Twin Atlantic - Vivarium Album Review
Review of Twin Atlantic's album Vivarium
With named influences Biffy Clyro making inroads into the mainstream and getting plays on Radio 1, Twin Atlantic might just have chosen the perfect time to release their debut mini album Vivarium. If you haven't heard of them, Twin Atlantic are a 4 piece rock band from Glasgow. Having supported Biffy Clyro and personally chosen to do so for Smashing Pumpkins, it's fair to say Twin Atlantic have the respect of their power-chord hungry peers.
Refreshingly, brilliantly named front man Sam Mctrusty opts to sing in his native Glaswegian accent which works perfectly as he sneers and spews his lyrical bile throughout . Too often, British rock singers deliver a tedious impression of their American contemporises and spoil what might have been. So it's quite humorous to come across You're turning into John Wayne, an angsty dig at the same copycats mentioned above, as well as pointing out the 'cultural pollution' that has arrived on our shores via our friends in the US of A. Big words considering the genre Twin Atlantic belong to is absolutely drowning in a sea of stars and stripes.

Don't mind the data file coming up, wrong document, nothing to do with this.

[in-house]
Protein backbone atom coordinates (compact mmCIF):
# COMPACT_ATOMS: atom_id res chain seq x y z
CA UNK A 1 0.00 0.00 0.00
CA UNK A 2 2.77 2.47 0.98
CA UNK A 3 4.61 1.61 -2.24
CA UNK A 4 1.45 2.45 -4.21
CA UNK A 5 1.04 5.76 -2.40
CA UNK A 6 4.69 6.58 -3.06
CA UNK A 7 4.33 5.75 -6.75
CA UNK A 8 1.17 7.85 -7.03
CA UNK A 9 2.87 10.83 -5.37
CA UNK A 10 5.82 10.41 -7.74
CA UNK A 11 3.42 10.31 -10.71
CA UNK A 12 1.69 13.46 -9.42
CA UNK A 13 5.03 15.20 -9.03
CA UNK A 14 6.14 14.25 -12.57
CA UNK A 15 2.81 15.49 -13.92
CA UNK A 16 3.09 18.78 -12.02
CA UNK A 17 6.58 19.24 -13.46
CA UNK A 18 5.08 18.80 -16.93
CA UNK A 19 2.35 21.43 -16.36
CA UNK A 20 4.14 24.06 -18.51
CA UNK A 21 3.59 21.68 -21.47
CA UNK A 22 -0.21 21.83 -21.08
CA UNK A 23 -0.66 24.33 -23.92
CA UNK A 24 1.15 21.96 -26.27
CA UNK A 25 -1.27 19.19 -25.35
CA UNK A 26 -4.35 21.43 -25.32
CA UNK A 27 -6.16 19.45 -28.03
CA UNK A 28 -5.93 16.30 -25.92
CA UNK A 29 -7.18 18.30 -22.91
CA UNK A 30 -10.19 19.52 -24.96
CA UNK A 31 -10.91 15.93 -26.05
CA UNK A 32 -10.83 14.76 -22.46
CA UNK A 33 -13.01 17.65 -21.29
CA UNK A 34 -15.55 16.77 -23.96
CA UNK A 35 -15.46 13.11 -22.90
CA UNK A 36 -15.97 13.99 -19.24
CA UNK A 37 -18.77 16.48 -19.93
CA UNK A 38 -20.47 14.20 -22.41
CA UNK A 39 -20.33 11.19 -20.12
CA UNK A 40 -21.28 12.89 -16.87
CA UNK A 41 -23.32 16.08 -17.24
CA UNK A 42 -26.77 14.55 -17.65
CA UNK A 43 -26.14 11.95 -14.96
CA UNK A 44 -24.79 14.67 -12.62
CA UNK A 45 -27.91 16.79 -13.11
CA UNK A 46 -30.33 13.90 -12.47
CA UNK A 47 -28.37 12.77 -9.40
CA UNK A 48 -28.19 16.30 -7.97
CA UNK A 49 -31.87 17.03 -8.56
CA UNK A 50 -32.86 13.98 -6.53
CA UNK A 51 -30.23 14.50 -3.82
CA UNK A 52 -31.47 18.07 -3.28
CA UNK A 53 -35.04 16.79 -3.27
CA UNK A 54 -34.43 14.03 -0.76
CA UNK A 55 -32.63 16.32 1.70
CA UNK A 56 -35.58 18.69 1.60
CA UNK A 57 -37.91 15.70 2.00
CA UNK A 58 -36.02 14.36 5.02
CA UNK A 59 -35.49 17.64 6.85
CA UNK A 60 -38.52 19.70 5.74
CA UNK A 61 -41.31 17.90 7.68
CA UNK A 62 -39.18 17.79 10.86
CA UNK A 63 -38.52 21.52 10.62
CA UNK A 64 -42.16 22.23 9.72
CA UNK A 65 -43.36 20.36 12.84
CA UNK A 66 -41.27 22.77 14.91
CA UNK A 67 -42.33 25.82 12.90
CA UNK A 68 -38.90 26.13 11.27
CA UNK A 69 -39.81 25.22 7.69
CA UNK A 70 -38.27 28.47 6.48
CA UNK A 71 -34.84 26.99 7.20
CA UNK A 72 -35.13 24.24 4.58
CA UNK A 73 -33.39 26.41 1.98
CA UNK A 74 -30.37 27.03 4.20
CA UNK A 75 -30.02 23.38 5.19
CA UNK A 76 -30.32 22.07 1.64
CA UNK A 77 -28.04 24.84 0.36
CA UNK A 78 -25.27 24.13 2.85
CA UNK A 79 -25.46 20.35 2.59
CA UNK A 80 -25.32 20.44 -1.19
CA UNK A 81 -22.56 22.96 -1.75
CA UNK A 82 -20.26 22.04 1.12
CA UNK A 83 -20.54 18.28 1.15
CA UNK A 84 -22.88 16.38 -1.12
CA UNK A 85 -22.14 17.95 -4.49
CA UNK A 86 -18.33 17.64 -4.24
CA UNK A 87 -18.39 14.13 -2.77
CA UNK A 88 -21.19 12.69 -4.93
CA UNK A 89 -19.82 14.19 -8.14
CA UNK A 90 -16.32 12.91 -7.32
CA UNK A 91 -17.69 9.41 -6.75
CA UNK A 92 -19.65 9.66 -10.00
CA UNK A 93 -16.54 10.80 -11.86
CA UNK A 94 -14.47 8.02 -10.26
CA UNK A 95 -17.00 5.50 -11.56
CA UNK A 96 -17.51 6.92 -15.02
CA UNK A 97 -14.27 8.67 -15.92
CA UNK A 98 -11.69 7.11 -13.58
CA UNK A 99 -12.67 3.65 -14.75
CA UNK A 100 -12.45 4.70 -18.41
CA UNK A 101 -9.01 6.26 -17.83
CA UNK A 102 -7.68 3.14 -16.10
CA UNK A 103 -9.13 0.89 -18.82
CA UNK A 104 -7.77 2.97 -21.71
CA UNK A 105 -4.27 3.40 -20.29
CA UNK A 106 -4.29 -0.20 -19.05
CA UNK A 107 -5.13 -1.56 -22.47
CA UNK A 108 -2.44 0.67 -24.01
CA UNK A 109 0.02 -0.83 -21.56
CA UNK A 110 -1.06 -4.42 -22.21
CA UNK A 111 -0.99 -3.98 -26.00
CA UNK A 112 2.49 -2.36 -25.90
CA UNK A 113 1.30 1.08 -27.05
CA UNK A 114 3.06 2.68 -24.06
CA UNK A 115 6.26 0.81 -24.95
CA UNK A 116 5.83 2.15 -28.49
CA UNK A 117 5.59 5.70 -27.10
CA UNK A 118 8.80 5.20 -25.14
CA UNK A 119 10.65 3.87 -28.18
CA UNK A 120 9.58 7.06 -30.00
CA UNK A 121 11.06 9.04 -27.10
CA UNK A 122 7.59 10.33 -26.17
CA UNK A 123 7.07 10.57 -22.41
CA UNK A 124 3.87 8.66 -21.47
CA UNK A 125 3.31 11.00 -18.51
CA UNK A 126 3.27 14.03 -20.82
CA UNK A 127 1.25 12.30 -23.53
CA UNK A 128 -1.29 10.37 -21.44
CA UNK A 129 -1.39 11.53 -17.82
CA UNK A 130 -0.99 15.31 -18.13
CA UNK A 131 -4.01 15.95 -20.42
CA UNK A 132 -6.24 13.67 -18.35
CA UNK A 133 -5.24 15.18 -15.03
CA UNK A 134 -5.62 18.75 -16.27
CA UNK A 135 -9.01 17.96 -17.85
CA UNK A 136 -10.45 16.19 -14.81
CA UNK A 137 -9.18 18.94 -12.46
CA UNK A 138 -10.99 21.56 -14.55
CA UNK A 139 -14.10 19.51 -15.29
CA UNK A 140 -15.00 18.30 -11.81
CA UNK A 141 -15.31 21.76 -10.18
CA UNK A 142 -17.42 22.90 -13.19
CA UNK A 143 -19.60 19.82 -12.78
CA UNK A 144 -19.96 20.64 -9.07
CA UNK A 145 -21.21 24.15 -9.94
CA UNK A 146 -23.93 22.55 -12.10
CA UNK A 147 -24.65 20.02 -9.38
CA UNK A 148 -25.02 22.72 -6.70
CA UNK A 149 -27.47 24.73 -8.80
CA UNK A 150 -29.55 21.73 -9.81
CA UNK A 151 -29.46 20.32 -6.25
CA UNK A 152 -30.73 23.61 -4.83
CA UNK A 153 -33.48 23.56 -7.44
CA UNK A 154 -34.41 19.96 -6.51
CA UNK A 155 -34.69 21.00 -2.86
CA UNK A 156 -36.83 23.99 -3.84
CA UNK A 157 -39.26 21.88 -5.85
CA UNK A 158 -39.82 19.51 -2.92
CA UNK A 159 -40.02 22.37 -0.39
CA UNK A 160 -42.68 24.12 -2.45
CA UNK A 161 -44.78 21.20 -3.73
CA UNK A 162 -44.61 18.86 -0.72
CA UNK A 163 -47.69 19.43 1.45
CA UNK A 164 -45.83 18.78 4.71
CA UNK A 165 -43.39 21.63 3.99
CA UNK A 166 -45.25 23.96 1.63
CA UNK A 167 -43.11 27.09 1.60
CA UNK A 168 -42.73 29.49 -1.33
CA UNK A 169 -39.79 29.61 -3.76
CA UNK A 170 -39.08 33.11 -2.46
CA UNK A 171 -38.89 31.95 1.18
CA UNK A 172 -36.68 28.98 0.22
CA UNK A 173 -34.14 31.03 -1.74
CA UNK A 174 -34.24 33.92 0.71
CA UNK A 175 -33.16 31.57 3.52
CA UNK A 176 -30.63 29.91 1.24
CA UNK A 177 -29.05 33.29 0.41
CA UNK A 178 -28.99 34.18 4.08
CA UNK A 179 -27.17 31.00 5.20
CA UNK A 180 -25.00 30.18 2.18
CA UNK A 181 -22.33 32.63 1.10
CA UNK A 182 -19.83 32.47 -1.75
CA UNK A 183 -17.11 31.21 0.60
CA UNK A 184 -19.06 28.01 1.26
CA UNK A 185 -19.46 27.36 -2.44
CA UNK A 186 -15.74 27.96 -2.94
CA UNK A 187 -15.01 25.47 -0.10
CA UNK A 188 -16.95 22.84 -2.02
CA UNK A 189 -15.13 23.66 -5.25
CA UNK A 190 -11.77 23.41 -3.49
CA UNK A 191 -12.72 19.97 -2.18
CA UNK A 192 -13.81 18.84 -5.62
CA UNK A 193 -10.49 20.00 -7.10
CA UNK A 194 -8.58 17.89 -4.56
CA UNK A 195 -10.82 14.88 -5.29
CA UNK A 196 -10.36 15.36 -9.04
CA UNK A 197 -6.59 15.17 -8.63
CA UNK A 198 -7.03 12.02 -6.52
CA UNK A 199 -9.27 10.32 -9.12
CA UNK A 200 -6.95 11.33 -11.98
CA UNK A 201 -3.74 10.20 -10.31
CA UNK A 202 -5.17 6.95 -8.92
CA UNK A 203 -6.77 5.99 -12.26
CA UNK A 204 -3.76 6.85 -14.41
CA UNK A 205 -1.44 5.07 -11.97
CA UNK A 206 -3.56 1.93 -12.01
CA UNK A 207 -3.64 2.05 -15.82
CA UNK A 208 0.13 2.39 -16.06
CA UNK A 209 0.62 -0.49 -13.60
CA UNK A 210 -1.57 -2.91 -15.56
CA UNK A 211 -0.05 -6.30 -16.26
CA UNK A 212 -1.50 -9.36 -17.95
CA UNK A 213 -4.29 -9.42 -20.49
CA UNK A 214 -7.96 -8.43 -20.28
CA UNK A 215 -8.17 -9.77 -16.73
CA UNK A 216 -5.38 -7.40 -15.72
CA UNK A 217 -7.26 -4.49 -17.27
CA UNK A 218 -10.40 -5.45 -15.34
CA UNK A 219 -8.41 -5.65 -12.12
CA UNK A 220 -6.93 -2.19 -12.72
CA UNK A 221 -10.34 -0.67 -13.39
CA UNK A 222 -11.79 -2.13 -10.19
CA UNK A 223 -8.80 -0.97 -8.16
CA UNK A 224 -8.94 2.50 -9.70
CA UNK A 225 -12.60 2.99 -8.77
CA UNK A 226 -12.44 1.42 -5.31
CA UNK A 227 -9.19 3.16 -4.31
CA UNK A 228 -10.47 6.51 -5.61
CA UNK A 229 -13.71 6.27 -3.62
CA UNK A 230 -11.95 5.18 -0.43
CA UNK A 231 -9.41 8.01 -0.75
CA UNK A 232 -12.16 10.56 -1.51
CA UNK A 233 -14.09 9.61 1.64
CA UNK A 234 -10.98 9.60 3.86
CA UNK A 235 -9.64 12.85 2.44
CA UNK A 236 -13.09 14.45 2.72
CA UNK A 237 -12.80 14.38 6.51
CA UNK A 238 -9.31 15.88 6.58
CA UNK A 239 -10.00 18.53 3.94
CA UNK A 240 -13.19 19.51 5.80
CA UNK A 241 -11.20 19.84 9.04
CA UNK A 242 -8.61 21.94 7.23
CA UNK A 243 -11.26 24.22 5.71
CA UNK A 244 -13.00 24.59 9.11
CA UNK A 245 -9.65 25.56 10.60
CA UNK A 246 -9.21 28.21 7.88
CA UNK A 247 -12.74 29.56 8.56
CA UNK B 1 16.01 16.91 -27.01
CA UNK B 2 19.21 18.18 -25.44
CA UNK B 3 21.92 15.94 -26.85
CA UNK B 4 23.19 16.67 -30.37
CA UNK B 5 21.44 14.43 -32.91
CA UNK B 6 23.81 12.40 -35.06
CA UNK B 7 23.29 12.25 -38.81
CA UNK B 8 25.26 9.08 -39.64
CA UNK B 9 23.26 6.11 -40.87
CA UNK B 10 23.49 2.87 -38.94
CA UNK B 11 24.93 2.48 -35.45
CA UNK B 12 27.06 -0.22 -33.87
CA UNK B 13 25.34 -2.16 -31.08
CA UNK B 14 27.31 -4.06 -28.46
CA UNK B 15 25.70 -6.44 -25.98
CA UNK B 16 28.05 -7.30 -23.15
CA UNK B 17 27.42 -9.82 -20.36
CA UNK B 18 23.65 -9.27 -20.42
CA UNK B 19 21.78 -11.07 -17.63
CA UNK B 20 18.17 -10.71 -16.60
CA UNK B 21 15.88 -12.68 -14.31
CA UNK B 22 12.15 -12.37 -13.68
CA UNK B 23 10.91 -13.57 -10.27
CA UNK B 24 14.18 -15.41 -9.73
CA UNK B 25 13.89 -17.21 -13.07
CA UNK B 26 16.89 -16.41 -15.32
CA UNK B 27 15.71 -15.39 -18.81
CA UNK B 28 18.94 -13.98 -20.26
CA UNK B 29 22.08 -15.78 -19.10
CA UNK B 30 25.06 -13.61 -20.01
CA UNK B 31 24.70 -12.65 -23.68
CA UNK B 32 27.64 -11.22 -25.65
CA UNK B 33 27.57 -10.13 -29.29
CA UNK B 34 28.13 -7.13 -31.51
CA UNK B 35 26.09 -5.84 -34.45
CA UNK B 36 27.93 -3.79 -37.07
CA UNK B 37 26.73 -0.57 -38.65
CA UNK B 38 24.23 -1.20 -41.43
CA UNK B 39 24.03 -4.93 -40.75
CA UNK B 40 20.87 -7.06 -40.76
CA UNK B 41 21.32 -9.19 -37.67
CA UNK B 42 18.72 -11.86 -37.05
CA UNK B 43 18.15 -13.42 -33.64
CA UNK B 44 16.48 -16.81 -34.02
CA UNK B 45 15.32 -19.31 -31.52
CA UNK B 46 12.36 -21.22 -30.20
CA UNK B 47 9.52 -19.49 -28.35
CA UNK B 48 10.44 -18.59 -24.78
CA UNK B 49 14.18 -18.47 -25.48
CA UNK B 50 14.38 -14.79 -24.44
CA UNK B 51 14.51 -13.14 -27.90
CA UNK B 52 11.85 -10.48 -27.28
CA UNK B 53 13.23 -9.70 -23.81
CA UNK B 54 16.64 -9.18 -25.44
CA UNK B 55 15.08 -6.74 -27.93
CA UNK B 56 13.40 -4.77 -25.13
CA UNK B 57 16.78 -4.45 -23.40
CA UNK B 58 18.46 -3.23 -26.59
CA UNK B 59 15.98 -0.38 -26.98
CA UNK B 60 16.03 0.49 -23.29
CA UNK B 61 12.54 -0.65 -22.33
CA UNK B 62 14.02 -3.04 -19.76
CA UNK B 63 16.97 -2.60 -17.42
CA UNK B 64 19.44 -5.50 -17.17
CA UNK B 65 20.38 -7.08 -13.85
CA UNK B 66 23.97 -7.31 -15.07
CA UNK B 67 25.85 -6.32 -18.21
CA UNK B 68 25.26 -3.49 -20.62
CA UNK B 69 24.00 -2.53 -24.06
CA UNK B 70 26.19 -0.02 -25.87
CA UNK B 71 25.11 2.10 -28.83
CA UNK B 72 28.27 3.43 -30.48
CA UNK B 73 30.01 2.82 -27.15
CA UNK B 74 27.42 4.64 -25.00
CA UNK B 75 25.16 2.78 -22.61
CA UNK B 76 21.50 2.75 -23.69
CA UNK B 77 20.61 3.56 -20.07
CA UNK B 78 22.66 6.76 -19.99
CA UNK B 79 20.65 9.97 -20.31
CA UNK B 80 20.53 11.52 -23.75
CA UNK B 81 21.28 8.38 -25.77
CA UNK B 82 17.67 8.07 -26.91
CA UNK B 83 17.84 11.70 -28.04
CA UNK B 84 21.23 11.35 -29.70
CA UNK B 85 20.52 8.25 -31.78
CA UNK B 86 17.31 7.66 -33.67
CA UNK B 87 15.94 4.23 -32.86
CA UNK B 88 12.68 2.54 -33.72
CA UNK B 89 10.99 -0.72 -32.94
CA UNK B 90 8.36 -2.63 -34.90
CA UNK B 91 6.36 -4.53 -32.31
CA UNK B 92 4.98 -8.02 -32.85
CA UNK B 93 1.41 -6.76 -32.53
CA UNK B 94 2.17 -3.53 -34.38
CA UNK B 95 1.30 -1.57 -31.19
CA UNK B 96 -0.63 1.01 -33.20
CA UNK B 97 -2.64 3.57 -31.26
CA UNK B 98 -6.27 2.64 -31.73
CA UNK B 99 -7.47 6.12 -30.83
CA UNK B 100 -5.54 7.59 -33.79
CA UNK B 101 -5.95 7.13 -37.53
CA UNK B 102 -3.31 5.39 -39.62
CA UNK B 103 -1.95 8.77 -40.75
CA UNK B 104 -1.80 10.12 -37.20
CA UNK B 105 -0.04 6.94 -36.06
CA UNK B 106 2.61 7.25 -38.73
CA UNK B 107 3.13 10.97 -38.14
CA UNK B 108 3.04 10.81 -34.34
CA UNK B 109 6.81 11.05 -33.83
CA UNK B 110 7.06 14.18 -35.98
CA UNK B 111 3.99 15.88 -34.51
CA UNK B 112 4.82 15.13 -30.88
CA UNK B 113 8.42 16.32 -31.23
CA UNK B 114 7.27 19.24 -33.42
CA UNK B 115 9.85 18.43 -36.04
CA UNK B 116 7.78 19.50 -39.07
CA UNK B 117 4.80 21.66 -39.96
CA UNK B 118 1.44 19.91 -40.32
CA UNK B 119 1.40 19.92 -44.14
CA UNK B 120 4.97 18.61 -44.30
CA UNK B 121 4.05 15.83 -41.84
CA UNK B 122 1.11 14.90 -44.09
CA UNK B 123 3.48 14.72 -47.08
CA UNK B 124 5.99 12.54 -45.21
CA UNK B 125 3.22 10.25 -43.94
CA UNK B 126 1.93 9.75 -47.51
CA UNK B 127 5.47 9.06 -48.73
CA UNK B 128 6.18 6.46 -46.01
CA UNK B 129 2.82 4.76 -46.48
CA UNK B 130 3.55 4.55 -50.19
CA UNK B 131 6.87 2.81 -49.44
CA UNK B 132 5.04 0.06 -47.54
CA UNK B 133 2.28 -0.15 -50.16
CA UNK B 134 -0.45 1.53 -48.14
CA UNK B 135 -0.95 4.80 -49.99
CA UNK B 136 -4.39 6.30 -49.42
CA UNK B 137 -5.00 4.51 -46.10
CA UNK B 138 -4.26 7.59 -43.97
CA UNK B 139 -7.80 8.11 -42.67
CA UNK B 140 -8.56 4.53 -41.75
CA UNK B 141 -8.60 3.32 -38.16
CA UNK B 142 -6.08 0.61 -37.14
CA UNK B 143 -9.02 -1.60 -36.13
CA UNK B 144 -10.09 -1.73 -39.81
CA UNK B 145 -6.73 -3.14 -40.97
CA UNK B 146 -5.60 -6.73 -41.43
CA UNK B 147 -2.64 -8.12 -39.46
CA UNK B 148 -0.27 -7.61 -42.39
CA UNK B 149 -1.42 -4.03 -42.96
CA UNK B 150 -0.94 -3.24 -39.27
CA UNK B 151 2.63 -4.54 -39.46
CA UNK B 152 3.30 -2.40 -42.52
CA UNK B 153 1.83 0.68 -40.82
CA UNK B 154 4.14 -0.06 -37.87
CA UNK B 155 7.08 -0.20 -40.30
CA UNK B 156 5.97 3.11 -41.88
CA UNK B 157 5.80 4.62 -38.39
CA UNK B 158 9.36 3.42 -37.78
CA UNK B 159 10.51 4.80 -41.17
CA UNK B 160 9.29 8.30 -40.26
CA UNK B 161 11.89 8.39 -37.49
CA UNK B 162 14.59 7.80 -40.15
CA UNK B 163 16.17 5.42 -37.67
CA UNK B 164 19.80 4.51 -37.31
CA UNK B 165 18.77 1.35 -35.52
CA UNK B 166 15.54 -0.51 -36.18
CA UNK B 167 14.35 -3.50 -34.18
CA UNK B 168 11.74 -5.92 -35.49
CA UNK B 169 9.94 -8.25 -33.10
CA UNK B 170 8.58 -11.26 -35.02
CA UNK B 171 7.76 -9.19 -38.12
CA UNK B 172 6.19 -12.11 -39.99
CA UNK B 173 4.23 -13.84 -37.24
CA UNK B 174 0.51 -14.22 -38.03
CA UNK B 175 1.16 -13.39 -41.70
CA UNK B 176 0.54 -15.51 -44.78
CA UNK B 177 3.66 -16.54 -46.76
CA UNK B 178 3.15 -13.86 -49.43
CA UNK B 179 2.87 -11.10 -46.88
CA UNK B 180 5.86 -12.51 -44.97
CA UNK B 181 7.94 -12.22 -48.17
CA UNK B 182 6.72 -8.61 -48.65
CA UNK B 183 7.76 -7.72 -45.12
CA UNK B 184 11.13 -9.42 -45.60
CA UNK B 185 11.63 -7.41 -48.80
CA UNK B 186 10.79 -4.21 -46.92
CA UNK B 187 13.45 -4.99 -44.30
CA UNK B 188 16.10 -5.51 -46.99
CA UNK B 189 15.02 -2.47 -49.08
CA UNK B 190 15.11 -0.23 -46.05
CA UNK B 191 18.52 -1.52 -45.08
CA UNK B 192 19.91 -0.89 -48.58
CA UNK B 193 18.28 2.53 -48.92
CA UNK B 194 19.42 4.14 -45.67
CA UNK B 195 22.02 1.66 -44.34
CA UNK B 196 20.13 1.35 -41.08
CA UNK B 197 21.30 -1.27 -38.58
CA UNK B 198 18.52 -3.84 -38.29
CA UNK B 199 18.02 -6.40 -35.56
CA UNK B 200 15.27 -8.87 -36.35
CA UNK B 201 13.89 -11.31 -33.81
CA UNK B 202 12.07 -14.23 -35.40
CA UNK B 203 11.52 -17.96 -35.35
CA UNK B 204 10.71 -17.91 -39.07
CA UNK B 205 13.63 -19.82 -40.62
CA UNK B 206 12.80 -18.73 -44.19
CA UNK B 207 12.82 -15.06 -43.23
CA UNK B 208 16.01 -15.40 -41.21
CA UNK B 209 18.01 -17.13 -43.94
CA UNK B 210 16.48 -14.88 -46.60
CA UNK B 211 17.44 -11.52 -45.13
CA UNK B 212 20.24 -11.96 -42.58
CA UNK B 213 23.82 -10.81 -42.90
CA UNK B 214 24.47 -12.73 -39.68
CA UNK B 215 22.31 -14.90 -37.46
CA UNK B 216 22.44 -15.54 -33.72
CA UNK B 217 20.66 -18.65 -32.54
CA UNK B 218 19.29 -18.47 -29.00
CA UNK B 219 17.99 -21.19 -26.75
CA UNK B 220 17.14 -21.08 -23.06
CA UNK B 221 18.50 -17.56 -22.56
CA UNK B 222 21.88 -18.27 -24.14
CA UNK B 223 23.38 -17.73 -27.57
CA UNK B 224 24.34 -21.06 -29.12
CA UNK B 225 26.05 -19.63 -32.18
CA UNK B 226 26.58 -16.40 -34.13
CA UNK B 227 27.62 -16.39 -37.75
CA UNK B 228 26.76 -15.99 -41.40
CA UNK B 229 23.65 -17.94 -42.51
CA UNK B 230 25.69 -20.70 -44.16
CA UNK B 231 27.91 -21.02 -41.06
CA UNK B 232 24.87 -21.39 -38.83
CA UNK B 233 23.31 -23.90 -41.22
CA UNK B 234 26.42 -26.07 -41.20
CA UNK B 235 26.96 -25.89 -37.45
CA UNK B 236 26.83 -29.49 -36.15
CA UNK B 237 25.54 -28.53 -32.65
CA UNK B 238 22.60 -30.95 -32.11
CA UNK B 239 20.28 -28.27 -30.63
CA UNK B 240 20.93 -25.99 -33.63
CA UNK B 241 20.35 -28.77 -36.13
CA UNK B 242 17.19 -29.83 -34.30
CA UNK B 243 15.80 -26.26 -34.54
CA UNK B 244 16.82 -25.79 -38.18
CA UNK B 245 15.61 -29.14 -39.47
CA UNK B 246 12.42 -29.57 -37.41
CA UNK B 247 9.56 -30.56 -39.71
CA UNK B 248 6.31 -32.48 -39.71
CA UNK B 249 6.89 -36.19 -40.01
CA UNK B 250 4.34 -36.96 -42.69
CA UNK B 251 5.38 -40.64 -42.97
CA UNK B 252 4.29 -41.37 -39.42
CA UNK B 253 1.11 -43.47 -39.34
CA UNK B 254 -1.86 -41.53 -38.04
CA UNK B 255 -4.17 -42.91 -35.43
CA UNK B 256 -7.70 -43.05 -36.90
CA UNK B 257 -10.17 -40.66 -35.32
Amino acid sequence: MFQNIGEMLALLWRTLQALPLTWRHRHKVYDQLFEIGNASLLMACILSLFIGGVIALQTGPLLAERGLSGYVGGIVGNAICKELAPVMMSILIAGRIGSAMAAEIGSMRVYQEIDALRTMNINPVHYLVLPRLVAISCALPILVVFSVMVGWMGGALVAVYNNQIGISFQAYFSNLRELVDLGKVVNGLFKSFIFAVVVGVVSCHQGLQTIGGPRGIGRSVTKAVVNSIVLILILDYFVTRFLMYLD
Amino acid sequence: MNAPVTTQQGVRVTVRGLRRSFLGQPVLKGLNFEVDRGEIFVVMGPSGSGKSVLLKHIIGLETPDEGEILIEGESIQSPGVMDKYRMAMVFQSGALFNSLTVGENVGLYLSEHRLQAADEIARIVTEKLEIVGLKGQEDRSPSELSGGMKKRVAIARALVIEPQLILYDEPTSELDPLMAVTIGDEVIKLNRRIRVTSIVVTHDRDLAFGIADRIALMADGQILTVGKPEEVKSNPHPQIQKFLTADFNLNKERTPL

Caribbean War Syndrome is not a song title that's been used before and probably wont find itself being used again, but it is a song that perfectly displays Twin Atlantics overwhelming promise. The ferocious yet melodic Light Speed with its strong hooks and breakneck tempo signals an obvious intent early on. Proceedings are then capped off perfectly towards the albums close, with earlier single Audience and Audio and its repetitive chorus of 'what don't you ,why don't you, kick it/ when you get a taste for it' providing a passionate end to an already intensely energetic debut.
Why Twin Atlantic have chosen to release a mini album of 8 tracks is beyond me. With two more tracks, Vivarium could be one of the more promising debut albums of the year. It still is, but as a mini album it might not have the same impact it could easily have had. Having said that, Twin Atlantic have both the songs and the look of a band that's destined to sell a fair few records. Which side of the Atlantic those records are going be sold on is anyone's guess.